This study, unlike the Global fund 5-year evaluation, is not an evaluation but involves case studies, problem identification and search for solutions. The sample countries selected are:
Asia: India, Cambodia, and Vietnam
Africa: Zambia, Ethiopia, and Senegal
Latin American and Caribbean: Peru, Haiti
Eastern Europe: Ukraine
Methodology
The broad methodology for the study will be the ‘case study’ method. Information will be gathered through the following:
(a) Interviews & discussions with providers (both consultants, and donors who fund Technical Support to Global Fund Implementation) and users of Technical Assistance & Support
(b) review of records and documents
(c) self-administered questionnaires , and
(d) workshops.
Self administered tools, Qualitative discussion guides and information checklists will be used by the researchers. Certain cases of informal support provided that were critical or important will be documented. Should there be numerous instances of Technical Assistance(TA) and Technical Support(TS), purposive sampling of those TA/TS instances will be done, to ensure a broad coverage of the different types of support, different players, different regions within a country, and different stages of the programme cycle. It will primarily focus on all instances of TA & TS during GFATM grant implementation from 2007 onwards, from proposal development, technical reviews, grant negotiation, and Implementation (programmatic, financial, governance, M & E, reporting).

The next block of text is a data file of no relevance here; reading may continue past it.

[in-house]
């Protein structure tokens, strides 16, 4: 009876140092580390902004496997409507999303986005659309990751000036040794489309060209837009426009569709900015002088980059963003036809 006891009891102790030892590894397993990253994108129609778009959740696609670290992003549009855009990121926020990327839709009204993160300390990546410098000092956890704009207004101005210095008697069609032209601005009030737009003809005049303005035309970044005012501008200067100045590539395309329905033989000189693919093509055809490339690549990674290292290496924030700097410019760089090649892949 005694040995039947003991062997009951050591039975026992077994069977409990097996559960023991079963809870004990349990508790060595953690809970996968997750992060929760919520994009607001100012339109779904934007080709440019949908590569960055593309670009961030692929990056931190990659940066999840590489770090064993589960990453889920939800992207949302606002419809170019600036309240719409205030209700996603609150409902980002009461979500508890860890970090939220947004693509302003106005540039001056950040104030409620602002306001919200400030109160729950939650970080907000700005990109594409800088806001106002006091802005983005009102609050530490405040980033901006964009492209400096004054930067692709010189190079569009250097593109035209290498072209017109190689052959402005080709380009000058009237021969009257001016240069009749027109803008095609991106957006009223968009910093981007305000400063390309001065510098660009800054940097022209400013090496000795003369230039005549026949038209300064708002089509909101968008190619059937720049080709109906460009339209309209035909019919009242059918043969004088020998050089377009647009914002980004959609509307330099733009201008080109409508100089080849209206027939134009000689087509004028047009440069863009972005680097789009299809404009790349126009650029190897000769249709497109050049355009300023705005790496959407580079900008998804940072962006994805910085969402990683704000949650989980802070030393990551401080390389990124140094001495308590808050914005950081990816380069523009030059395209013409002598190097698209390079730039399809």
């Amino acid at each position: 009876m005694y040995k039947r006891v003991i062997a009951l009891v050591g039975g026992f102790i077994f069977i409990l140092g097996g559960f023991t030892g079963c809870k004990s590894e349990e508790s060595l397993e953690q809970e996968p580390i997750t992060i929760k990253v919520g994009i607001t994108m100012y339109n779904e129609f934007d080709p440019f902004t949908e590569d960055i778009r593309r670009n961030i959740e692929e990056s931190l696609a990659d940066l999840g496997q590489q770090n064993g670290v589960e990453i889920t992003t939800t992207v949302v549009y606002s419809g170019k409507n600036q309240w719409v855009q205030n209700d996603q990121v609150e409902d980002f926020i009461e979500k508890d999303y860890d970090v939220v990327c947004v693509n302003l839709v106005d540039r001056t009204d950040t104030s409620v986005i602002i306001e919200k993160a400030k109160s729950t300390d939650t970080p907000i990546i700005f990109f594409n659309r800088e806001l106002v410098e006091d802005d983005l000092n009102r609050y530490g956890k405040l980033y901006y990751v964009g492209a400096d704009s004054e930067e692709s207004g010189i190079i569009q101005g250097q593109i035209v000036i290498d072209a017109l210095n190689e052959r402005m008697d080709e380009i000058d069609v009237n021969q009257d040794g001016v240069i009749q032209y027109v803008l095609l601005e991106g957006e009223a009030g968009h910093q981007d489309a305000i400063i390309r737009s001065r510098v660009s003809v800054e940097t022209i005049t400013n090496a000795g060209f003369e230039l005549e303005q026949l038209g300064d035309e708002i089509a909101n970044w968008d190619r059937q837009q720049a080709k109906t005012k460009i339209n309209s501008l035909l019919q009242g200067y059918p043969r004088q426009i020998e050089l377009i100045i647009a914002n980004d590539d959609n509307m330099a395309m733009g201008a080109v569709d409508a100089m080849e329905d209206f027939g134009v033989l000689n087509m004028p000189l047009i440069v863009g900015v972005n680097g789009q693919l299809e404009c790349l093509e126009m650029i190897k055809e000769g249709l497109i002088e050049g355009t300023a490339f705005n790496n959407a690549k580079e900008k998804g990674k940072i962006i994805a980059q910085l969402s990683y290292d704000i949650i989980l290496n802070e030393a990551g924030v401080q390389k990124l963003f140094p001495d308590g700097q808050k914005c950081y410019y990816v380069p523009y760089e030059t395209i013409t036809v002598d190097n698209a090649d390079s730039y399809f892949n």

Reference Period
The data collected for the study would relate to the period since proposal preparation for the 2007 Round the Global Fund Grants or earlier rounds where there was no Grant for the 2007 Round of GF grants.

1. Objectives, Scope, Methodology & Outputs
1.1 Objectives
1.1.1 Assessment
To collect information, document and assess the different instances of Technical Assistance provided to national AIDS programmes by different providers since 2007 to support Global Fund grant implementation in a sample of countries across the world.
1.1.2 Demand
To study and document the technical support needs of implementation of national AIDS programmes implementing Global Fund grants at different stages of implementation and at different levels and the extent to which such needs are evident and felt by the programme managements in each sample country.